In 1982, he returned to Kerala, founded the National Research Centre, Bharatiya Vichar Kendra with its Head Quarters at Tiruvananthapuram. He became the Vice President and then the President of Vivekananda Rock Memorial Committee and Vivekananda Kendra, Kanyakumari. He used to speak to our youth on Swami Vivekananda and his National and spiritual ideals.

He is a patron of Gita Swadhyaya Samiti which takes the message of the Gita to the younger generation.He was associated with the Kalady Advaita Ashrama and its founder Swami Aghamanandaji. Sri. P. Parameswaranji is also well connected with Ramakrishna Math.

He has great faith in the Gita concept of Selfless work and its efficacy in solving the society’s problems. In 1998 he started the Gita Decade. The Trichur Gita Sangamam involved 2000 youths. He organized in the year 2000, a National Seminar on Gita’s answers to contemporary problems and published the research papers as a useful volume. 1500 professors, researchers and thinkers participated in the seminar led by the then Human Resources Central Minister Dr. Murali Manohar Joshi and the Dalai Lama.

Sri. Parameswaranji played a useful role in the centenary celebrations of Swami Vivekananda’s Chicago speech (1993).Widely travelled and well-versed in our Dharmic Literature Sri. P. Parameswaranji is a powerful speaker in Malayalam and English.

His untiring patriotic and Dharmic work was recognized by Kolkatta Bada Bazaar Library (Hanuman Prasad Poddar award in 1997), Jawaharlal Nehru, University Delhi appointed him as its Senate member. Mata Amritananda Mayi Math conferred its Amrita Kirti Puraskar upon him in 2002. He became a Padma Shree in 2004.

He has been the editor of Kesari and Manthan. He is the editor of all Kendra Periodicals. He is the Chief editor of Pragati the Research Quarterly.He is the author of numerous books on Sri Narayana Guru, Sri Aurobindo, Swami Vivekananda and Indian Culture and values. His books on Marx and Vivekananda, From Marx to Maharshi, Bhagawad Gita and Hindu Dharma have been translated into Indian languages. His poems have been collected and published under the title Yajna Prasad.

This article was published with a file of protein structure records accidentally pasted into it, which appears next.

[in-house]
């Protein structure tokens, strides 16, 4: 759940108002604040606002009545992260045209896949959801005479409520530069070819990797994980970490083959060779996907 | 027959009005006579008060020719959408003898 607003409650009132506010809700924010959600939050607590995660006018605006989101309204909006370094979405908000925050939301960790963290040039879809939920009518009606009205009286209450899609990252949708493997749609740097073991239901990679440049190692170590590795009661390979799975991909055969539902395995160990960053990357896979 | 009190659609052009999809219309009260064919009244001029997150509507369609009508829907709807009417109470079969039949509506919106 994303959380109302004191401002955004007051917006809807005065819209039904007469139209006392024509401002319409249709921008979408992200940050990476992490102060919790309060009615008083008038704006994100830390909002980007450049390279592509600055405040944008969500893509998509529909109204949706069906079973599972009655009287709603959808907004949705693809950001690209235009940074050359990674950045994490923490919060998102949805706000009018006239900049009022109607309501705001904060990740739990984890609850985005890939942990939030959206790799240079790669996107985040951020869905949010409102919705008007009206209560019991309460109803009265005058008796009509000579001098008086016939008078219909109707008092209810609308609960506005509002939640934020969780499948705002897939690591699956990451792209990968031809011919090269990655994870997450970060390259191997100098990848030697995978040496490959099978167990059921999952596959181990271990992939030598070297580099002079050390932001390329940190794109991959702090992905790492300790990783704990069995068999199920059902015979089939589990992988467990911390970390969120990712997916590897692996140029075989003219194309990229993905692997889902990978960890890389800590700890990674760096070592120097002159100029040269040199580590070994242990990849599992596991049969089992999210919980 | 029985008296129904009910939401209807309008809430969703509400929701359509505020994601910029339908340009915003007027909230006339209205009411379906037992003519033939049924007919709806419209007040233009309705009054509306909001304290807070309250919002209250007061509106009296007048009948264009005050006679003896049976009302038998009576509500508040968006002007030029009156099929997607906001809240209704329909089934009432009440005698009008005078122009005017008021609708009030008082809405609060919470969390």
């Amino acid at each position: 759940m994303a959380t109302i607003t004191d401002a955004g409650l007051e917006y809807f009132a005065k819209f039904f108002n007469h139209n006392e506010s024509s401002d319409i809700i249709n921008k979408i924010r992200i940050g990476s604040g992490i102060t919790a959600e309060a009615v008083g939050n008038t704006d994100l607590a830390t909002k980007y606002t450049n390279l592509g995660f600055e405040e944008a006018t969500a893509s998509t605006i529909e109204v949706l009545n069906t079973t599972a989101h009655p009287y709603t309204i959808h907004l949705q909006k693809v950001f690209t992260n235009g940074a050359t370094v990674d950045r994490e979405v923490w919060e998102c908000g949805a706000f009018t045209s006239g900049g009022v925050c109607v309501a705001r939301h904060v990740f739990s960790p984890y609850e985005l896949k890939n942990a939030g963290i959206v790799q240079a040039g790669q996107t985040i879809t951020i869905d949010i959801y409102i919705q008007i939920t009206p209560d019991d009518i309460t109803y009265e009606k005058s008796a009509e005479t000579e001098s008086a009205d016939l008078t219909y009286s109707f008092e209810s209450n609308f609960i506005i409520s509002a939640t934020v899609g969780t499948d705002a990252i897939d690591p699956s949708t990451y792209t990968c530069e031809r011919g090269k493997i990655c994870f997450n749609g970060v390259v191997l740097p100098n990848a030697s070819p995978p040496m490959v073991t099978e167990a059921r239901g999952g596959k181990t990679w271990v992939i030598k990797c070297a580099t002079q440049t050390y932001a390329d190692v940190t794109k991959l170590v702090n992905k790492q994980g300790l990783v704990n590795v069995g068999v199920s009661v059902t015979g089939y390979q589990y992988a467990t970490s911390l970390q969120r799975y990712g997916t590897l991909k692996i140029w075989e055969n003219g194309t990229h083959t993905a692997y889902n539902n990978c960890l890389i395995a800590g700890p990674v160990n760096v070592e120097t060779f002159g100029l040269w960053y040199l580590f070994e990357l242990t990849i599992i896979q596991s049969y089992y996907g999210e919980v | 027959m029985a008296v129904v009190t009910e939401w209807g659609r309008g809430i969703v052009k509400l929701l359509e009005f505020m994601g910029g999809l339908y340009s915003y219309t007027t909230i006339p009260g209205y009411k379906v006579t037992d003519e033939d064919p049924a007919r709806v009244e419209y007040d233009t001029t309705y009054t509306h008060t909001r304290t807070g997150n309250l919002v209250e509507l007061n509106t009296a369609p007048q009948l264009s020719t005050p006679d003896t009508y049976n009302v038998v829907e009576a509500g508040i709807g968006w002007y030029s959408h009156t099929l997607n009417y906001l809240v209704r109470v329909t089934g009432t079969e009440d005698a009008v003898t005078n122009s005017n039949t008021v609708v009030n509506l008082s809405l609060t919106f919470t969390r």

His 90th year celebrations were inaugurated by the Home Minister Sri Rajnath Singh in August 2017 in Kochi. The concluding programme at Tiruvananthapuram in December 2017 saw his collection of Articles, essays, speeches and other writings under the title “Heart beats of the Hindu Nation” being released by Pujaneeya Shri Mohanji Bhagawat the Sarsanghchalak. Sri. Parameswaranji continues to serve the nation through his sage counsel,  work and writings.   

Tuesday, 30 January 2018

Man who saw GOD

As a young seeker Narendranath was very curious not just to know about God, but also to see him. With this keen interest he went to many great saints whether they could help him see God. But to his dismay none could give him the answer which he expected. Disappointed and desperate the young man one day, along with his friends, went to meet Sri Ramakrishna Paramahamsa, a somewhat eccentric priest of the Kali temple at Dakshineswar in Calcutta. At the first opportunity Narendranath asked him the same question - "Sir, have you seen God?"

But Ramakrishna Paramahamsa, unlike the erudite saints whom Narendranath met before, replied in rural dialect without mincing words - "Yes, I have seen God. I have seen Him more tangibly than I see you. I have talked with him more intimately than I am talking to you. But my child, who wants to see God! People shed jugs of tears for money, wife and children. But if they weep for God for only one day they would surely see Him."

Narendranath was astounded. For the first time, he was face to face with a man who asserted that he had seen God. For the first time, in fact, he was hearing that God could be seen. He could feel that Ramakrishna's words were uttered from the depths of an inner experience. But on encountering Ramakrishna, Narendranath’s skeptical mind could not understand Ramakrishna’s ecstatic devotion to goddess Kali. He viewed Ramakrishna’s ecstasies and visions as mere imagination and hallucinations. He placed many questions and arguments before Ramakrishna, who patiently prodded him to “try to see the truth from all angles”. He intuitively knew that here was a genuine man to whom God was a living reality and not at all a philosophical concept or an intellectual pastime. It was under the tutelage of Sri Ramakrishna that Narendra Nath Dutta evolved into a full-blossomed spiritual soul, later to be known as Swami Vivekananda.

The spiritual initiation given by Ramakrishna Paramahamsa evolved Swami Vivekananda as an Advaitic, who can see the existence of God in the things that exist. From his guru Ramakrishna, Vivekananda learnt that all living beings were an embodiment of the Divine; therefore, service to God could be rendered by serving mankind.